There are three kinds of actuaries: those who can count, and those who can't.
Piet Souris wrote:hi Johnny,
welcome to the Ranch!
The final payment will be at most the monthly payment. For instance, say the monthly payment = 50 (MP), the interest rate (IR) = 0.02, and the balance one payment period before the end = 40.
The interest paid (IP) is indeed balance * IR = 40 * 0.02 = 0.80. The principalPaid (PP) is first MP  IP = 50  0.80 = 49.20.
Since now the PP > balance, we must limit the PP to that balance. That means that PP will become equal to the balance (40), and the monthly payment for that final month will be equal to PP + IP.
So, what check do you have to do in your for loop, and what adjustments are eventually needed?
There are three kinds of actuaries: those who can count, and those who can't.
Again, welcome to the RanchJohnny Doey wrote:I'm new to java
That is not the correct way to calculate amortisation. There is a simple formula which I can't remember, but you can doubtless find easily enough.and creating a simple loan amortization table.
You use the nominal interest rate, not the APR.The user inputs loan amount, APR, and monthly payment. You are not asking for APR anyway.
There are all sorts of style issues about that code:I'm 99% done but I realized the program subtracts the final payment (even if it's less than the loan balance remaining). Here is the code in question:
. . .
Piet Souris wrote:Okay.
Your for loop starts as follows:
Now, here you could check the principalPaid, like:
There are three kinds of actuaries: those who can count, and those who can't.
I thought nominal interest was the correct thing to use. But be sure to make your user prompts clear and unambiguous. You cannot divide APR by twelve and get the monthly interest. You do that to the nominal rate. If you want to convert APR to monthly rate you would have to take the twelfth root of something.Johnny Doey wrote:. . . I'm using nominal interest rate in my formulas but I was referencing what the user inputs, which is APR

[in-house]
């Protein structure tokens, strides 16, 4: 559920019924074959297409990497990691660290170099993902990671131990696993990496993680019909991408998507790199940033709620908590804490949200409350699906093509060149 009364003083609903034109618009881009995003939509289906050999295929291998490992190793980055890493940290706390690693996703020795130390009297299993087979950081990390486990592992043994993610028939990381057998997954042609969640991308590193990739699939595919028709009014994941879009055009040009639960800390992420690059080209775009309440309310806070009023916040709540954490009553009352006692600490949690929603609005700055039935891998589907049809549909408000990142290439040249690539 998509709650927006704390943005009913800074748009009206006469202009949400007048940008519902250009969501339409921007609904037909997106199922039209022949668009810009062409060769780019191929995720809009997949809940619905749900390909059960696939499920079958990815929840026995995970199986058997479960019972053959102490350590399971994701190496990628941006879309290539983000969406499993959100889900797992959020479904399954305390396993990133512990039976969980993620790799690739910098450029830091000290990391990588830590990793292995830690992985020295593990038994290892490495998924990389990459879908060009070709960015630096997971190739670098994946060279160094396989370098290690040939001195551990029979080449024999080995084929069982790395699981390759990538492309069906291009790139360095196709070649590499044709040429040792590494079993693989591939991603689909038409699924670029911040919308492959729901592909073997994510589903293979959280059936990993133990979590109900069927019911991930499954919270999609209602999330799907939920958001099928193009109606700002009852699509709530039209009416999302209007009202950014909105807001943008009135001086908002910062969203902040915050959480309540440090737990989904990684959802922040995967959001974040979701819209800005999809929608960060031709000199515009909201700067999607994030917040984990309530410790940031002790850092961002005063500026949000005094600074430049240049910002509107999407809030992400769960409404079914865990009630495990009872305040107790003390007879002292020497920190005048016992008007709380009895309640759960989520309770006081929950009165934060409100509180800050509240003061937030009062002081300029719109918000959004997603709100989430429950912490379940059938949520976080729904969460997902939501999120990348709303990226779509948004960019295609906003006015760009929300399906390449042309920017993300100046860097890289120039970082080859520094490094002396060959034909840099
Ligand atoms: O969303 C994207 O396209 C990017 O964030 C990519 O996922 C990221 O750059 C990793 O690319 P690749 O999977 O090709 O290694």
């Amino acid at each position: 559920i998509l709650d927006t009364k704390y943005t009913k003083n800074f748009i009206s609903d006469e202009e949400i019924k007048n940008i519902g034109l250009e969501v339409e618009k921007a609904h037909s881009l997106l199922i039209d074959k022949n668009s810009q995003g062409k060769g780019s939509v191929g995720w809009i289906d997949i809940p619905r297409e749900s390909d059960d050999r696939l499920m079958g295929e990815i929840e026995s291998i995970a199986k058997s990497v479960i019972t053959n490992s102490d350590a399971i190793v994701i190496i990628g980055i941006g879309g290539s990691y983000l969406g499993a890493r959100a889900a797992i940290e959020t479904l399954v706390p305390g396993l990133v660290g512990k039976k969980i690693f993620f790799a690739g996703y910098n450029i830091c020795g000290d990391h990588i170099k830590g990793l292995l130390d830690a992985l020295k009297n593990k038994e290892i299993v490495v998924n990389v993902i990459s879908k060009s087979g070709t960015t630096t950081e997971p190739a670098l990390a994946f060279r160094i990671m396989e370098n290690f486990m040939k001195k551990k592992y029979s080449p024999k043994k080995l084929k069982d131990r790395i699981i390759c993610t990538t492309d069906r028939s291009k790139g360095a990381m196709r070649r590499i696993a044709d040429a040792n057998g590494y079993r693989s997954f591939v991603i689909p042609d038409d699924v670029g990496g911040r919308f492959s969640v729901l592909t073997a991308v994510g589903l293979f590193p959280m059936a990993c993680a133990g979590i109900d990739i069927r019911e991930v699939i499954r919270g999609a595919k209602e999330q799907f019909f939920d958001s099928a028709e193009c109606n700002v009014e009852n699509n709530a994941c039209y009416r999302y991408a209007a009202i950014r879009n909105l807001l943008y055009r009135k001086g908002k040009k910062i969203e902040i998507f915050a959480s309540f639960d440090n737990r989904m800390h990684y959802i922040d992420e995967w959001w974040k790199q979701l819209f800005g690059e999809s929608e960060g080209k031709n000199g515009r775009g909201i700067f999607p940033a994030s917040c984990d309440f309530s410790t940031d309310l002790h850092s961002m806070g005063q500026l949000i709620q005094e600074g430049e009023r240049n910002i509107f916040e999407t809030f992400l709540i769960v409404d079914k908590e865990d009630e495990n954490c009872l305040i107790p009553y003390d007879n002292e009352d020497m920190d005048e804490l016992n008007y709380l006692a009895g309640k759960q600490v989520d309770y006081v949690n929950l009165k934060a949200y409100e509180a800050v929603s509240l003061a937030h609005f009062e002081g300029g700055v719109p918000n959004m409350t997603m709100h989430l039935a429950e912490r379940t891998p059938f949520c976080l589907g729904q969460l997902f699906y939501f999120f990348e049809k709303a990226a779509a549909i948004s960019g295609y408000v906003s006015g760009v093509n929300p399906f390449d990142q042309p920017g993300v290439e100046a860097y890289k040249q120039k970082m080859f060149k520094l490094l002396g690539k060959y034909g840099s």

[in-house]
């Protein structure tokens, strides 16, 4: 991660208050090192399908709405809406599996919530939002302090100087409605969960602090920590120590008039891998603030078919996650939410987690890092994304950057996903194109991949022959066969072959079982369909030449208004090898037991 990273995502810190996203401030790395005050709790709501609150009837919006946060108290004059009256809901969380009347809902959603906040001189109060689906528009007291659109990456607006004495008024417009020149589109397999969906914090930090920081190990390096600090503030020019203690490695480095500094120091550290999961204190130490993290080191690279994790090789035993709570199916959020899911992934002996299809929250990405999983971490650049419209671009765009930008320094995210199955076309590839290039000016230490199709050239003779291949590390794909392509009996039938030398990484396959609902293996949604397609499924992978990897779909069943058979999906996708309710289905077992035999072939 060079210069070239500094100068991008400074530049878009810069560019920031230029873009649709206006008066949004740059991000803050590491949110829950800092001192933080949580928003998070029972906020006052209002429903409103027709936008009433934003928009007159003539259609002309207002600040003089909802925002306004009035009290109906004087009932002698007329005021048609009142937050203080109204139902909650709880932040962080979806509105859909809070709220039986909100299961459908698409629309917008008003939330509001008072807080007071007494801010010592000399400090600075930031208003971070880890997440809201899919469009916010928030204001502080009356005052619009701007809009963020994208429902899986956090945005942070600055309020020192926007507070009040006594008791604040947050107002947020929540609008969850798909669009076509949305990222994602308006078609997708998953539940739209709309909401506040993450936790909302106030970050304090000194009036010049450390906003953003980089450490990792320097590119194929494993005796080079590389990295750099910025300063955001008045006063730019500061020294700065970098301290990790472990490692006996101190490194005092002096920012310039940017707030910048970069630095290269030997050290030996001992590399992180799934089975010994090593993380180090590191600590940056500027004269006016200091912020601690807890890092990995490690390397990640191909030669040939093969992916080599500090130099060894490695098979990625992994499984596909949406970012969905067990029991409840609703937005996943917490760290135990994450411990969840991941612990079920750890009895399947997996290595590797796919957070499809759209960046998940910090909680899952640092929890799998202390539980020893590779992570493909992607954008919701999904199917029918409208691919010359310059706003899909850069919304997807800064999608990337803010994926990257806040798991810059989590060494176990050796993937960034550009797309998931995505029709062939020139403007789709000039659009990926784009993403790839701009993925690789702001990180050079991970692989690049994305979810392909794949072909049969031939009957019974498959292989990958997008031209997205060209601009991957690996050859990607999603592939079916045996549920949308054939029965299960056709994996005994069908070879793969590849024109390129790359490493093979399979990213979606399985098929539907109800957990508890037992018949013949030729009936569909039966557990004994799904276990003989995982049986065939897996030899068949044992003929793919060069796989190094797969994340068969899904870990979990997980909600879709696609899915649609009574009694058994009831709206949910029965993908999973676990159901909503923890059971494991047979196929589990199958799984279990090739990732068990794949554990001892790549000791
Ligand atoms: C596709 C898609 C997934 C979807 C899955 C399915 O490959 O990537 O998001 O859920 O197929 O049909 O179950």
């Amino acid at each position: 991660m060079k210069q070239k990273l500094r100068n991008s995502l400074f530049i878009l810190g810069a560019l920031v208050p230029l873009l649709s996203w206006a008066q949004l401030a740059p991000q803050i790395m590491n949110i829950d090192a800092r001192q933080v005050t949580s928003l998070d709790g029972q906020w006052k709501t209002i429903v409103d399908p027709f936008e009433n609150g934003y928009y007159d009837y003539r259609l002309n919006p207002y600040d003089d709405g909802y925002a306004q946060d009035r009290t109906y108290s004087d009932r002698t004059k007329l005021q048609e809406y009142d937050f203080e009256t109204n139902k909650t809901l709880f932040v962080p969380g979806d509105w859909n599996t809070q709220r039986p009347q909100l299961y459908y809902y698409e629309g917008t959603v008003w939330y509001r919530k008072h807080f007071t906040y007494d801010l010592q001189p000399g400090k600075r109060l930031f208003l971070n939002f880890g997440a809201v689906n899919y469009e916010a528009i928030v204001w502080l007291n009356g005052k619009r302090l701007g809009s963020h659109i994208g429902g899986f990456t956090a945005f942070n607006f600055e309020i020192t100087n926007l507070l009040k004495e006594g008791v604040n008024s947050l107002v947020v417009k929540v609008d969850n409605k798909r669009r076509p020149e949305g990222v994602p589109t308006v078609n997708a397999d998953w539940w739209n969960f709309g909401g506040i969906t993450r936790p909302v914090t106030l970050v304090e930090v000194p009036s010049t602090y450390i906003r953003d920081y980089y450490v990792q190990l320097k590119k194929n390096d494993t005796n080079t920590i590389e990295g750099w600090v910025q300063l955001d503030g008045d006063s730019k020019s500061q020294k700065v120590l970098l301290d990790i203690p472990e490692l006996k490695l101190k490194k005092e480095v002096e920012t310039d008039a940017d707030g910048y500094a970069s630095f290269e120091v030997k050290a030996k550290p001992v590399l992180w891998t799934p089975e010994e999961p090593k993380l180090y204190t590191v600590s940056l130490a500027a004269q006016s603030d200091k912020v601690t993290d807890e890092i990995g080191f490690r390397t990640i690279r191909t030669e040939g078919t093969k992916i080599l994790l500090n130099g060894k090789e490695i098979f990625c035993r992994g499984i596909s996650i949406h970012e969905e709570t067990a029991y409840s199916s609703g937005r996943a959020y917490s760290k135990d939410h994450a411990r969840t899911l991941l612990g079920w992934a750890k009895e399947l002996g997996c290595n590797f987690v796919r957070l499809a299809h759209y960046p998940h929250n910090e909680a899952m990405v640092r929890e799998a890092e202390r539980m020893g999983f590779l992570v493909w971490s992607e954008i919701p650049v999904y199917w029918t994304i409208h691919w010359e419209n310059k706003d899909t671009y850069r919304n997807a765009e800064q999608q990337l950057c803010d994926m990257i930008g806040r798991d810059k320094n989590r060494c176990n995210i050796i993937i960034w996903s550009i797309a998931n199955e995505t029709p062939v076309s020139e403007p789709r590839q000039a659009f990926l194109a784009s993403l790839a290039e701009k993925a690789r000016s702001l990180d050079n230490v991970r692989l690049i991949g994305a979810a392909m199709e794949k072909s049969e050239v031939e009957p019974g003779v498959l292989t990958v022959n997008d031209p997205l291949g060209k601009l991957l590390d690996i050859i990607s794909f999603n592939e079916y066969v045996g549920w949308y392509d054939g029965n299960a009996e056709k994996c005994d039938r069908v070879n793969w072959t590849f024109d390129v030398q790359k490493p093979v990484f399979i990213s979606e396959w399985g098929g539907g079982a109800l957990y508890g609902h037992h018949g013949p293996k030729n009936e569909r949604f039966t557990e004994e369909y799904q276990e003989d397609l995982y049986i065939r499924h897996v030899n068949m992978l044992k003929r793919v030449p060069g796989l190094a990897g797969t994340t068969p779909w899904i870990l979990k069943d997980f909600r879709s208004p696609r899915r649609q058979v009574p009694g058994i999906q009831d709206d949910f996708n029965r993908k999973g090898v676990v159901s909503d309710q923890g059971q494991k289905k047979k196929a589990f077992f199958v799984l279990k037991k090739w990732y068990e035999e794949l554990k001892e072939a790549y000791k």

That isn't called interest paid; it is called interest receivable (at least on this side of the Pond) or interest due. Make sure the variable name reflects what it means.The interestPaid I'm using calculates how much interest is due each month . . .
There are three kinds of actuaries: those who can count, and those who can't.
These rules may vary from country to country. As I said, you take the nominal annual rate and divide it by twelve.Piet Souris wrote:I have to disagree slightly.
It is very common to calculate the montly interest rate by dividing the yearly rate by 12.
This may vary from country to country but APR is what you call the real rate. As you said, you would never use that to calculate interest due; the APR can be calculated from monthly interest to the 12th power.Only for theoretical interest calculations one calculates the monthly interest rate by taking the 12th root. There is indeed a difference between the 'real yearly interest rate' and the 'apparent yearly interest rate'.
In which case the name balance is also wrong. Once the interest has been paid, the interest due drops to 0 until the next month.And as for the naming: just before the client pays his monthly payment, he is indeed interest due, and the interest is receivable. But dt seconds after payment, the client has 'interest paid', and his 'balance', as OP names it, has decreased.
Hey, sticks and stones baby. And maybe a wee mention of my stuff:
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